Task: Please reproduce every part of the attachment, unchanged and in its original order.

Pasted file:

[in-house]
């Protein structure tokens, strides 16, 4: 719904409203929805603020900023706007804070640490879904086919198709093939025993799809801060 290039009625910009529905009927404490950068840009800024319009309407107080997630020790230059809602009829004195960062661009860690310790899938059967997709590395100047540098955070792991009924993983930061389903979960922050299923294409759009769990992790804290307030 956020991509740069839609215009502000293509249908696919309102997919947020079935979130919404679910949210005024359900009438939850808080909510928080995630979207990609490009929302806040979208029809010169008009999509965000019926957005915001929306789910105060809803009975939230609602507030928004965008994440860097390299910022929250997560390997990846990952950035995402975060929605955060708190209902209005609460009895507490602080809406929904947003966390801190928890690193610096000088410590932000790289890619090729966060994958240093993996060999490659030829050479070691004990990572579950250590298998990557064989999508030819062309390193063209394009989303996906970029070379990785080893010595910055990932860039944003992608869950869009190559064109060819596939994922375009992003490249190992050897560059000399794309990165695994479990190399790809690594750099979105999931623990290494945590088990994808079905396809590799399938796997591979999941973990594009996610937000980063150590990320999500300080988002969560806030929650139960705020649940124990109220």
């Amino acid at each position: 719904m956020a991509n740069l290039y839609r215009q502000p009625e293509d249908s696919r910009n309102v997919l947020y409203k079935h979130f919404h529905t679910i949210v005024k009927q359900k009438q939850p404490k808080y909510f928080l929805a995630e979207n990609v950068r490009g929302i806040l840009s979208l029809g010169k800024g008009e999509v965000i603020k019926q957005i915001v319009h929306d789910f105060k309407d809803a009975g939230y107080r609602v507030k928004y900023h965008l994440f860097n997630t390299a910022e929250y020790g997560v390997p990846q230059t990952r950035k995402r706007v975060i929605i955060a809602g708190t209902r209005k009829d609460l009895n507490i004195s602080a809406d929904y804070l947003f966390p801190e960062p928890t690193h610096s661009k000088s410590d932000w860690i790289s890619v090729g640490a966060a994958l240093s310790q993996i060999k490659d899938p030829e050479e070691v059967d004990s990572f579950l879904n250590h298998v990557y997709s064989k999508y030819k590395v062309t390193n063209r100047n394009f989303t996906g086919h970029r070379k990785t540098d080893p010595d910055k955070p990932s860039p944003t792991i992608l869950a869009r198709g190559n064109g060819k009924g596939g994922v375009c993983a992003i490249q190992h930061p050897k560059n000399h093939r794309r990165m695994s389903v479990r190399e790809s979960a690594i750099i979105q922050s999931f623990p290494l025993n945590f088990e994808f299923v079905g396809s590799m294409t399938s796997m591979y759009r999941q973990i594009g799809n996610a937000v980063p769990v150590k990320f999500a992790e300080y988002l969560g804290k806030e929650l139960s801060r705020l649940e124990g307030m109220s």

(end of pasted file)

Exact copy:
[in-house]
């Protein structure tokens, strides 16, 4: 719904409203929805603020900023706007804070640490879904086919198709093939025993799809801060 290039009625910009529905009927404490950068840009800024319009309407107080997630020790230059809602009829004195960062661009860690310790899938059967997709590395100047540098955070792991009924993983930061389903979960922050299923294409759009769990992790804290307030 956020991509740069839609215009502000293509249908696919309102997919947020079935979130919404679910949210005024359900009438939850808080909510928080995630979207990609490009929302806040979208029809010169008009999509965000019926957005915001929306789910105060809803009975939230609602507030928004965008994440860097390299910022929250997560390997990846990952950035995402975060929605955060708190209902209005609460009895507490602080809406929904947003966390801190928890690193610096000088410590932000790289890619090729966060994958240093993996060999490659030829050479070691004990990572579950250590298998990557064989999508030819062309390193063209394009989303996906970029070379990785080893010595910055990932860039944003992608869950869009190559064109060819596939994922375009992003490249190992050897560059000399794309990165695994479990190399790809690594750099979105999931623990290494945590088990994808079905396809590799399938796997591979999941973990594009996610937000980063150590990320999500300080988002969560806030929650139960705020649940124990109220």
């Amino acid at each position: 719904m956020a991509n740069l290039y839609r215009q502000p009625e293509d249908s696919r910009n309102v997919l947020y409203k079935h979130f919404h529905t679910i949210v005024k009927q359900k009438q939850p404490k808080y909510f928080l929805a995630e979207n990609v950068r490009g929302i806040l840009s979208l029809g010169k800024g008009e999509v965000i603020k019926q957005i915001v319009h929306d789910f105060k309407d809803a009975g939230y107080r609602v507030k928004y900023h965008l994440f860097n997630t390299a910022e929250y020790g997560v390997p990846q230059t990952r950035k995402r706007v975060i929605i955060a809602g708190t209902r209005k009829d609460l009895n507490i004195s602080a809406d929904y804070l947003f966390p801190e960062p928890t690193h610096s661009k000088s410590d932000w860690i790289s890619v090729g640490a966060a994958l240093s310790q993996i060999k490659d899938p030829e050479e070691v059967d004990s990572f579950l879904n250590h298998v990557y997709s064989k999508y030819k590395v062309t390193n063209r100047n394009f989303t996906g086919h970029r070379k990785t540098d080893p010595d910055k955070p990932s860039p944003t792991i992608l869950a869009r198709g190559n064109g060819k009924g596939g994922v375009c993983a992003i490249q190992h930061p050897k560059n000399h093939r794309r990165m695994s389903v479990r190399e790809s979960a690594i750099i979105q922050s999931f623990p290494l025993n945590f088990e994808f299923v079905g396809s590799m294409t399938s796997m591979y759009r999941q973990i594009g799809n996610a937000v980063p769990v150590k990320f999500a992790e300080y988002l969560g804290k806030e929650l139960s801060r705020l649940e124990g307030m109220s």